Record-high revenues reshuffle Rabobank’s Dairy Top 20 ranking

Rabobank’s annual Global Dairy Top 20 report, which highlights revenue performance of the world’s dairy industry leaders, shows that only five companies kept the same position as last year, indicating a reshuffle along the entire list. Lactalis managed to hold its top spot, while Dairy Farmers of America moved up to second place, pushing Nestlé into third. A stronger US dollar influenced position changes in the ranking. The combined turnover of the Top 20 companies jumped 7.4% in US dollar terms, following the prior year’s gain of 9.3%. Merger and acquisition activity for these 20 market leaders was nearly on par with the prior year. A slowdown was noted in the second half of 2022, which continued into the first half of 2023.


Record-high turnover in 2022, due to inflated dairy commodity prices

Fueled by a second round of war-induced inflation, EU dairy product prices rallied to new annual average highs. In Oceania and the US, milk powder prices were also elevated. At the same time, lower-than-anticipated milk production growth in the main exporting regions and decent domestic demand contributed to an overall tight dairy market with limited exportable surpluses during most of 2022.

Overall, year-on-year average price gains in butter, cheese, milk powders, and other dairy products set the stage for double-digit turnover growth in local currencies in 2022.

Higher revenues counteracted by a surging cost base and unprecedented milk prices

“In the end, most turnover gains were absorbed by exploding costs, leaving little left on the companies’ bottom lines,” explains Richard Scheper, dairy analyst at Rabobank. “Many dairy companies paid record-high average farmgate milk prices to offset large farm input costs.” At the factory gate, rising energy costs and the availability of natural gas – especially in Europe – were the largest concerns for energy-intensive dairy processing. Costs for other components, such as logistics, packaging materials, and labor, also escalated in 2022.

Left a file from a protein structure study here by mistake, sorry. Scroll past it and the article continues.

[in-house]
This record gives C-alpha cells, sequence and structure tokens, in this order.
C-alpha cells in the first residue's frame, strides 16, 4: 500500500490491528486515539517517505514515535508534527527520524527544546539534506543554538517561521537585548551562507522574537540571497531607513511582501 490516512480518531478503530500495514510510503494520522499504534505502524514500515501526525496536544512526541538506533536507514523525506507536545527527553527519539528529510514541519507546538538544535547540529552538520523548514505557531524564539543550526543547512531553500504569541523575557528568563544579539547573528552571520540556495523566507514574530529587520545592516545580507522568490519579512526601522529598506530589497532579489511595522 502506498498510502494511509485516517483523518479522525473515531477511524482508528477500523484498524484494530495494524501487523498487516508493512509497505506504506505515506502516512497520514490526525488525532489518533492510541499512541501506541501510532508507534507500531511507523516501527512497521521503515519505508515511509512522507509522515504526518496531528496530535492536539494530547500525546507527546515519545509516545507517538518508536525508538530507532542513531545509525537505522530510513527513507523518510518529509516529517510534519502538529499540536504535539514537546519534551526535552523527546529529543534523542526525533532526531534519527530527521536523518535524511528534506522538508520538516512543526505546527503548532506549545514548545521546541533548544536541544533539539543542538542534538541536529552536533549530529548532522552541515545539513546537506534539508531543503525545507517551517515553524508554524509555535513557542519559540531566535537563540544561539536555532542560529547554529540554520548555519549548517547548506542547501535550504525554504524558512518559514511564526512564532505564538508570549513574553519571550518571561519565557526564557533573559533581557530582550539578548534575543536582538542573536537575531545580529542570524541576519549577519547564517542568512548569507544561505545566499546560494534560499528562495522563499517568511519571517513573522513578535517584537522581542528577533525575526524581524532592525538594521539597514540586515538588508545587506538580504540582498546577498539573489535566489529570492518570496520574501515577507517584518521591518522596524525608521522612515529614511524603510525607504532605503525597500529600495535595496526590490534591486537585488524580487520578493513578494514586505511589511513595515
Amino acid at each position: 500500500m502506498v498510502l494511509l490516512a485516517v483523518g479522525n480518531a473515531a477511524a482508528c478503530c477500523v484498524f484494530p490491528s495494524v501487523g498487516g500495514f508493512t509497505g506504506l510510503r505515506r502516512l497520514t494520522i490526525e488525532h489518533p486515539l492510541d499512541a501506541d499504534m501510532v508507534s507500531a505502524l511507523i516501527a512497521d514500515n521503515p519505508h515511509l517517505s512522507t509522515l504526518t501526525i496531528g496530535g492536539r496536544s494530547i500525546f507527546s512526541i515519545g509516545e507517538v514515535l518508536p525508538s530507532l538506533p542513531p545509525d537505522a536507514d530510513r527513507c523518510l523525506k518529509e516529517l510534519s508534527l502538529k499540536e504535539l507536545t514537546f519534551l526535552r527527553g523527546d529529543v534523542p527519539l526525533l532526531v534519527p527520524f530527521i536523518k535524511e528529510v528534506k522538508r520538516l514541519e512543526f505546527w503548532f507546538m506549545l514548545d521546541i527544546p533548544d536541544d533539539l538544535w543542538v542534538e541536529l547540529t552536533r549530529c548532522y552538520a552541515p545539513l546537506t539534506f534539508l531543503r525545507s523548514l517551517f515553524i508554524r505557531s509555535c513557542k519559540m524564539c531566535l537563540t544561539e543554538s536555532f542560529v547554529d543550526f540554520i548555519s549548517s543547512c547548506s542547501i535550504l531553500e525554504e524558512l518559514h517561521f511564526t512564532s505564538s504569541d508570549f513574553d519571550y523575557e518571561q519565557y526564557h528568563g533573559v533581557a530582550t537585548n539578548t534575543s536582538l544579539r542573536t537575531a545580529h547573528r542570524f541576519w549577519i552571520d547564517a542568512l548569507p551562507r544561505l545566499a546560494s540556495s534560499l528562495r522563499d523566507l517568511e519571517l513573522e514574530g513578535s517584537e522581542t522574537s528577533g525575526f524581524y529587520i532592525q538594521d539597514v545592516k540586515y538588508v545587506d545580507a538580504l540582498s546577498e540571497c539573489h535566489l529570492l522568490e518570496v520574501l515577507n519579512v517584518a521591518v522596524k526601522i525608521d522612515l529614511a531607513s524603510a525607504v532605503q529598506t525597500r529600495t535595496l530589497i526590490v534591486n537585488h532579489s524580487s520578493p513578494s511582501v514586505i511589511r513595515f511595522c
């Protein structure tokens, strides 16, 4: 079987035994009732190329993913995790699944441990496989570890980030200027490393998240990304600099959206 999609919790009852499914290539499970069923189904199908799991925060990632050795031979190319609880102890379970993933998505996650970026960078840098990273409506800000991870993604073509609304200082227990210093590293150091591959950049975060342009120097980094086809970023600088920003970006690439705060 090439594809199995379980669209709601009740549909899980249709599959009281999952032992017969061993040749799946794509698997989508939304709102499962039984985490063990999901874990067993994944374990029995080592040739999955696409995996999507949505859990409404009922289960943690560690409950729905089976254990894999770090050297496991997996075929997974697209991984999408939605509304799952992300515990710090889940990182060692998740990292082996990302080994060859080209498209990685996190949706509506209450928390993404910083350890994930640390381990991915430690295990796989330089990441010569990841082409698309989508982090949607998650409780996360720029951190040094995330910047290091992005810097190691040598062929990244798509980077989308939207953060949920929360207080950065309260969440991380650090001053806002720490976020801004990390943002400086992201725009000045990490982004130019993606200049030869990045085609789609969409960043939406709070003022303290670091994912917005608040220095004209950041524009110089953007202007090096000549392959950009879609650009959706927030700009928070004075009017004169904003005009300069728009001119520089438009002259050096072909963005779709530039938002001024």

A stronger US dollar influenced position changes in the ranking 

“For non-US-based dairy companies, turnover gains in local currencies were partly or even largely offset by the stronger US dollar, giving rise to position changes along the entire list and contributing to the entrance of Ireland-based Glanbia,” according to Scheper. The majority of Glanbia’s revenues are derived from sales in the US and the company recently announced that it will switch to reporting in US dollars instead of in euros in the near future.

The Canadian dollar also strengthened against many other currencies – including the euro. This helped Canada-based Saputo (10th) solidify its position in the top 10 and bumped Agropur up one spot to 15. Both companies have considerable sales volumes in the US, giving them a competitive advantage over the 11 companies on the list reporting in euros.

FX developments in 2022 were particularly unfavorable for dairy companies reporting in New Zealand dollars, renminbi, and yen, contributing to New Zealand’s Fonterra dropping three spots, China’s Yili and Mengniu losing turnover gains in US dollar terms, and Japan-based Meiji, a longstanding Top 20 company, exiting the list.

Mergers and acquisitions: Less activity and smaller deals

In 2022, merger and acquisition activity was nearly on par with the prior year, with almost 25 deals. However, 1H 2023 activity slowed both in the number and size of deals, with about eight deals announced versus approximately 12 deals in the first six months of 2022.

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